Apple's plans to expand in mainland China may be affected after the company lost its major trademark battle for the name "iPad" in the country.
Apple's plans to expand in mainland China may be affected after the company lost its major trademark battle for the name "iPad" in the country. Reuters/Jo Yong hak

Apple's lawsuit to protect the iPad name in China was rejected by local courts, according to a local news outlet, which could create turmoil for the company's plans of expansion in the country. The Cupertino, Calif.-based tech giant hopes to make a settlement with Taiwan-based Proview Technology in order to retain its iPad trademark in mainland China.

Apple is such a Goliath and has a good image, so people wouldn't imagine that Apple could possibly infringe on our intellectual property rights, said Xiao Caiyuan, a lawyer from the Guangdong Guanghe law firm representing Proview Technology.

Apple originally accused Proview for infringing on the iPad trademark, but the Municipal Intermediate People's Court in Shenzen, China found that Proview had actually registered the name legally in mainland China back in 2001, and in Taiwan in 2000. Apple bought Proview's iPad trademark in 2009, but that only applied to the trademark in Taiwan; Apple would still need Proview to authorize a transfer of the trademark for mainland China. The case was dismissed due to the lack of facts and legal proof.

After the judgment was delivered, an official from the Hejun Vanguard Group, which helped Proview revamp its debt restructuring, said it will file a $1.6 billion lawsuit against Apple for copyright infringement.

Their copy infringement is very clear, a Proview representative said. The laws are still there, and they sell their products in defiance of laws. The more products they sell, the more they need to compensate.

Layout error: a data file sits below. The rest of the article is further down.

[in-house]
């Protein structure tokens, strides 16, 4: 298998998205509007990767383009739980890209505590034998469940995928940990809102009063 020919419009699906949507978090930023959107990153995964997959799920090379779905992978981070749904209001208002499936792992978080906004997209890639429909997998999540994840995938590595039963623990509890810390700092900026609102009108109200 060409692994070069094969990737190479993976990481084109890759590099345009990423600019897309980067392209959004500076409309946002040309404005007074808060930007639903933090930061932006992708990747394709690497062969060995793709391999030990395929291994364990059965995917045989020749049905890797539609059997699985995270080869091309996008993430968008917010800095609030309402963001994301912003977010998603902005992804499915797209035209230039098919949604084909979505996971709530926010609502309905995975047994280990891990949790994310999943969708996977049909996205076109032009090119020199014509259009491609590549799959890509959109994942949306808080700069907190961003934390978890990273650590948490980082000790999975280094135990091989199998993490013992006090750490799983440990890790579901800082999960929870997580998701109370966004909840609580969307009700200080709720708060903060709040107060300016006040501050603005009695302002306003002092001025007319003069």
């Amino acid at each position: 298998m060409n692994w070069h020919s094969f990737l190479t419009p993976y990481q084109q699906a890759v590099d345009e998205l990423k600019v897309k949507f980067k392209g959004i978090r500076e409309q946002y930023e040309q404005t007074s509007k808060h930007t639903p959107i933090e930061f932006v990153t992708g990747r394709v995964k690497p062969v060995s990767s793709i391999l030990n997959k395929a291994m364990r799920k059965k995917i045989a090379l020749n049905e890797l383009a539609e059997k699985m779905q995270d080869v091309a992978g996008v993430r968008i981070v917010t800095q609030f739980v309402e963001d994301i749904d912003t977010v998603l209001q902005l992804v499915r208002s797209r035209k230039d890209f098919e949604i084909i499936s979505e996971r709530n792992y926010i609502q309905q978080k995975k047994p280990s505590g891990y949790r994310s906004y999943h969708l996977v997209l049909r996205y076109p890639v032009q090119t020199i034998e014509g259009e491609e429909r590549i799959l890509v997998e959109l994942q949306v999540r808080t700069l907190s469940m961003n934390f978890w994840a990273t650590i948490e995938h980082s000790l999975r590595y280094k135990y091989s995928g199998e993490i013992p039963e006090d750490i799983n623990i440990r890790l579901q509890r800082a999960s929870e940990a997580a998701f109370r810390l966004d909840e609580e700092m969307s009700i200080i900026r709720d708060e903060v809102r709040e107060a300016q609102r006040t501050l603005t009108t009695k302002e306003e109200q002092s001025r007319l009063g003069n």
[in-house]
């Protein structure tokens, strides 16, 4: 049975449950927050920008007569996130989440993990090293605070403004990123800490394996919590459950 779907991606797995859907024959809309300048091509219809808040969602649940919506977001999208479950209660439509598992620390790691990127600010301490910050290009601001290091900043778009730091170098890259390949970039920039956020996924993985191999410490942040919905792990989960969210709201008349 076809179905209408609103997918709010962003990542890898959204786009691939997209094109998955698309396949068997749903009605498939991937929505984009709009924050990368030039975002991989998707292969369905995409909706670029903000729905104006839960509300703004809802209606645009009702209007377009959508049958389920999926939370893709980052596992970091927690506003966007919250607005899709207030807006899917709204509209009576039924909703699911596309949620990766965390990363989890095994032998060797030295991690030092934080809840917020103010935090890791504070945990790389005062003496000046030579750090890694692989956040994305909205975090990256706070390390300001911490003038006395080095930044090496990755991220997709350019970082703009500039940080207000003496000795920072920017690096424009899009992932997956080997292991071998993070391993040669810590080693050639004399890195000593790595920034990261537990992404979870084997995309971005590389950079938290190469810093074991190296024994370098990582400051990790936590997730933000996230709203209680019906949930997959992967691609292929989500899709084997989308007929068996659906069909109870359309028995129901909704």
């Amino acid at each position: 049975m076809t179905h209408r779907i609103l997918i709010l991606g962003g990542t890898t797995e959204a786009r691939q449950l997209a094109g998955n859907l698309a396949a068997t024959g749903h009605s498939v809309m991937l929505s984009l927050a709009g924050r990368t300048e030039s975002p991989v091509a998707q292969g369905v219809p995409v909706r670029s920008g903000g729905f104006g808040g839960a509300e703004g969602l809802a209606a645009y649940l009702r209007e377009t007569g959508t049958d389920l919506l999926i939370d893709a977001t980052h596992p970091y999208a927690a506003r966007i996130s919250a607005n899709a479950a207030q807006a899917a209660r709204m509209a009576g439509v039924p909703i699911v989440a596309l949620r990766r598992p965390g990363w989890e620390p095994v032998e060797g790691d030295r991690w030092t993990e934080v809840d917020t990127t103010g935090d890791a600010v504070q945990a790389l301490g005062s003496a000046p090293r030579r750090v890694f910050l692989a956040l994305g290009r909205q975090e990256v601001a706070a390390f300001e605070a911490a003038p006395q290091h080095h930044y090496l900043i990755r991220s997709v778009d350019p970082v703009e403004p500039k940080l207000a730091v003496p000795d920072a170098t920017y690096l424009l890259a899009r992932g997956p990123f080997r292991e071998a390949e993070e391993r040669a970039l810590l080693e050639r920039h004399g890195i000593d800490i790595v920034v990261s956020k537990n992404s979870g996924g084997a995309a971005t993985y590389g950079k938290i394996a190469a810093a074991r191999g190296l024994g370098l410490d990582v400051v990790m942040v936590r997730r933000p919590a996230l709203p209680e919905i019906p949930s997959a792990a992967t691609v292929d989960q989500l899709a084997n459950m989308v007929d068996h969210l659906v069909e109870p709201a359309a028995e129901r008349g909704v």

The back-and-forth disputes will likely derail Apple's plans to build more Apple Stores in China, which didn't receive its first retail store from Apple until 2008. In 2011, six Apple Stores in Shanghai and Beijing produced the highest average revenue of any of its 357 stores.

The China progress has been amazing, said Apple CEO Tim Cook in the company's third quarter conference call with investors. If you look at our Greater China revenue, it represented just 2 percent of Apple in our fiscal year '09. And in the fiscal year we just ended, it accounted for 12 percent, and if you look at the quarter that we just ended, it accounted for 16 percent. So it's our fastest growing major region by far.

Apple reeled in $4.5 billion in revenue from China in the current quarter, increasing the company's total revenue for the fiscal year to more than $14.3 billion.

To further put that in context, a year ago in fiscal year '10, we were just right above $3 billion. So it is growing at a feverish pace, Cook said.

The hysteria surrounding Apple's products in China is unprecedented, and without a settlement with Proview, Apple could take a significant hit in the world's second largest personal computer market.

Proview currently uses the iPad name on several of its products, including computer monitors. The company may ask Apple to pay for a trademark transfer for compensation, but has not yet decided on the monetary amount. Xie Xianghui, Proview's attorney, says the company has been talking to Apple and hopes the two parties can resolve [the dispute] through peaceful talks.

In the meantime, Proview seeks to immediately block Apple's sale of iPads by suing Apple resellers in two Chinese cities, Shenzen and Huizhou.

We are starting with these two cities, and if we are successful in getting iPad sales stopped, we will consider going after Apple resellers elsewhere in China, Xianghui said.

Apple representatives declined to comment.